His father reminded him that he had as much wheat sown upon the ground as he could harrow in two days, at least; besides this, he had a quantity of plaster of paris to spread, which must be done immediately, consequently he could not go, unless he could get a witness from God that it was absolutely necessary.


This suggestion pleased David, and he asked the Lord for a testimony concerning his going for Joseph, and was told by the voice of the Spirit to go as soon as his wheat was harrowed in. The next morning, David went to the field, and found that he had two heavy days' work before him. He then said to himself that, if he should be enabled, by any means, to do this work sooner than the same had ever been done on the farm before, he would receive it as an evidence, that it was the will of God, that he should do all in his power to assist Joseph Smith in the work in which he was engaged. He then fastened his horses to the harrow, and instead of dividing the field into what is, by farmers, usually termed lands, drove around the whole of it, continuing thus till noon, when, on stopping for dinner, he looked around, and discovered to his surprise, that he had harrowed in full half the wheat. After dinner he went on as before, and by evening he finished the whole two days' work.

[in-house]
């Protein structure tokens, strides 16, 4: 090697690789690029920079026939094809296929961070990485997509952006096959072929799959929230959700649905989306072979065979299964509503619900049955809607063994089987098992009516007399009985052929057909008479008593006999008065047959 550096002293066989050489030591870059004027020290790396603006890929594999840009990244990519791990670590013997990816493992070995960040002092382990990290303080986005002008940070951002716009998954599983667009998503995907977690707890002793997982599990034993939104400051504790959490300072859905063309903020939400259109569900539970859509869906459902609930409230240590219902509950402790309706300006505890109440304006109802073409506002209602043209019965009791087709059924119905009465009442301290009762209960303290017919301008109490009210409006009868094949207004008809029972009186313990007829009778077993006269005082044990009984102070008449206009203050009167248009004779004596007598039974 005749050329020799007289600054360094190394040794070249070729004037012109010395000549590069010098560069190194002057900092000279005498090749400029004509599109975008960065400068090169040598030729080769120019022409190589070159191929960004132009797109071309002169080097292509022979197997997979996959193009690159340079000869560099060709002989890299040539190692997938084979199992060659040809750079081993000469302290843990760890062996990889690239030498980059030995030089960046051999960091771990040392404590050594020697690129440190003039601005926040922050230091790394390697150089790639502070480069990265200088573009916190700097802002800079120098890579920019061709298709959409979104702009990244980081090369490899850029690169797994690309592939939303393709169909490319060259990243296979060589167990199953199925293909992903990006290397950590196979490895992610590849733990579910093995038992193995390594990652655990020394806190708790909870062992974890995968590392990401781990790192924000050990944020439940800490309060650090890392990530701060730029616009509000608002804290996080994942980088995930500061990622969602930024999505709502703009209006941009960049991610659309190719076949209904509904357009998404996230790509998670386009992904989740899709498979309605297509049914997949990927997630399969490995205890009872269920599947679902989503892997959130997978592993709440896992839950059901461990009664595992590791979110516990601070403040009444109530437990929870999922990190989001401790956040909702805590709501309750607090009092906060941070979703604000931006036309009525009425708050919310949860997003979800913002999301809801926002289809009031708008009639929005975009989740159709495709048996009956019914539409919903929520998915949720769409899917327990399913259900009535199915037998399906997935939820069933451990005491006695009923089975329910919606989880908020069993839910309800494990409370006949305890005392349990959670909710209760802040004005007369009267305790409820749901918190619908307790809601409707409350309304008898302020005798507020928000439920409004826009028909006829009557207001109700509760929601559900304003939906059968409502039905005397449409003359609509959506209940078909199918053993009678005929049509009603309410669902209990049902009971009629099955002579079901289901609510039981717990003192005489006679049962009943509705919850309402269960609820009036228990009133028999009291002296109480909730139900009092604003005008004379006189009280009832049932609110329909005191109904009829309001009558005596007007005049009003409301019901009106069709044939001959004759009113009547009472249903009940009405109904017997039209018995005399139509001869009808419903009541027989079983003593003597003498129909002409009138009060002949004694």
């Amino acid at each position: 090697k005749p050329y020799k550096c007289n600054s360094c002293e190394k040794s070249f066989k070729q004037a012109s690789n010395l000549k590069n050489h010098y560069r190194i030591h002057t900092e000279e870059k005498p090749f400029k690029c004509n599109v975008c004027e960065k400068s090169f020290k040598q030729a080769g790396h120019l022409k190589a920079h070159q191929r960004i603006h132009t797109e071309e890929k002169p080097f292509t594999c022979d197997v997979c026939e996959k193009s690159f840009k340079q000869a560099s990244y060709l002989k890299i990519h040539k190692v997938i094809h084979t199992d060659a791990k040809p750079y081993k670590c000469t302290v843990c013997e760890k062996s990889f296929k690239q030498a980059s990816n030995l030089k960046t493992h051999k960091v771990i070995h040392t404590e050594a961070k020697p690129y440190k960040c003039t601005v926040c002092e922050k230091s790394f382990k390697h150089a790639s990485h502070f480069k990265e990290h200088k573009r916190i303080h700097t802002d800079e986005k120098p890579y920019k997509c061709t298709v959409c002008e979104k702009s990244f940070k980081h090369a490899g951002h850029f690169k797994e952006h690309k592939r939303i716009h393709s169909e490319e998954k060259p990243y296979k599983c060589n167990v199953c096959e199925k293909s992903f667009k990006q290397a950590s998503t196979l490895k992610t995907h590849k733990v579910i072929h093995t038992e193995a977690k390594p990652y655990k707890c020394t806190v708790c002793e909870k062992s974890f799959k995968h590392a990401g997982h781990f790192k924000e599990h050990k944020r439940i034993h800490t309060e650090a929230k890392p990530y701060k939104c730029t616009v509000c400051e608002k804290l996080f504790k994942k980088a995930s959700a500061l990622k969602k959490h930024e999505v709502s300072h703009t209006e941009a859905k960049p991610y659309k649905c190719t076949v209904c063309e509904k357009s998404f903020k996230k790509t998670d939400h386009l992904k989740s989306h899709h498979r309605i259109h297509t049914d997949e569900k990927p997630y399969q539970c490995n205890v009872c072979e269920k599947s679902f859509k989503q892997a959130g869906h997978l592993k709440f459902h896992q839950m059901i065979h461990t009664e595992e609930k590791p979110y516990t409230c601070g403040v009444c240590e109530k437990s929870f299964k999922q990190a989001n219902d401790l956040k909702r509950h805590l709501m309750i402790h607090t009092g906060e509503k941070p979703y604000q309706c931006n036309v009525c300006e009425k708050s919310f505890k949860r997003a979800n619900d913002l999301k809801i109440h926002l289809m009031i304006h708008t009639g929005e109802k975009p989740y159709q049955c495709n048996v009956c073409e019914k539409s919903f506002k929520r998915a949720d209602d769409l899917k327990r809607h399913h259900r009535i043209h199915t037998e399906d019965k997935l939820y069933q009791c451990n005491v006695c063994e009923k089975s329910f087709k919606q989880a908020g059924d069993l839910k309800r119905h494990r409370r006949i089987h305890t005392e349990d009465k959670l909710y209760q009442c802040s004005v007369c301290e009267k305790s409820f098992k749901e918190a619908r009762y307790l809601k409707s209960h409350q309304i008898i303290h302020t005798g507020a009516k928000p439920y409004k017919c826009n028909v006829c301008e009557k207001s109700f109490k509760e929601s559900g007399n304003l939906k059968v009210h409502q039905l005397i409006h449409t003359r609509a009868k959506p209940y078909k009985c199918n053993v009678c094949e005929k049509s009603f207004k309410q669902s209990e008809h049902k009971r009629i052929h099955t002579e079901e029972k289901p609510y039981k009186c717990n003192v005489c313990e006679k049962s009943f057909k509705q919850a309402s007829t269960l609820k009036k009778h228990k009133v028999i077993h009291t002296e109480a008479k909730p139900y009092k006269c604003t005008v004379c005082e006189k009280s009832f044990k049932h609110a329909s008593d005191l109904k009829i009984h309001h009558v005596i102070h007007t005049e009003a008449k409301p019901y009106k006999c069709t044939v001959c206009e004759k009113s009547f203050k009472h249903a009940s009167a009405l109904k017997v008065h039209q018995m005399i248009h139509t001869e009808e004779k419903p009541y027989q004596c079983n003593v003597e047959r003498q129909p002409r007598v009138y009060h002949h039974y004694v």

His father, on going into the field the same evening, saw what had been done, and he exclaimed, "There must be an overruling hand in this, and I think you would better go down to Pennsylvania as soon as your plaster of paris is sown."


The next morning, David took a wooden measure under his arm and went out to sow the plaster, which he had left, two days previous, in heaps near his sister's house, but, on coming to the place, he discovered that it was gone! He then ran to his sister, and inquired of her if she knew what had become of it. Being surprised she said, "Why do you ask me? was it not all sown yesterday?"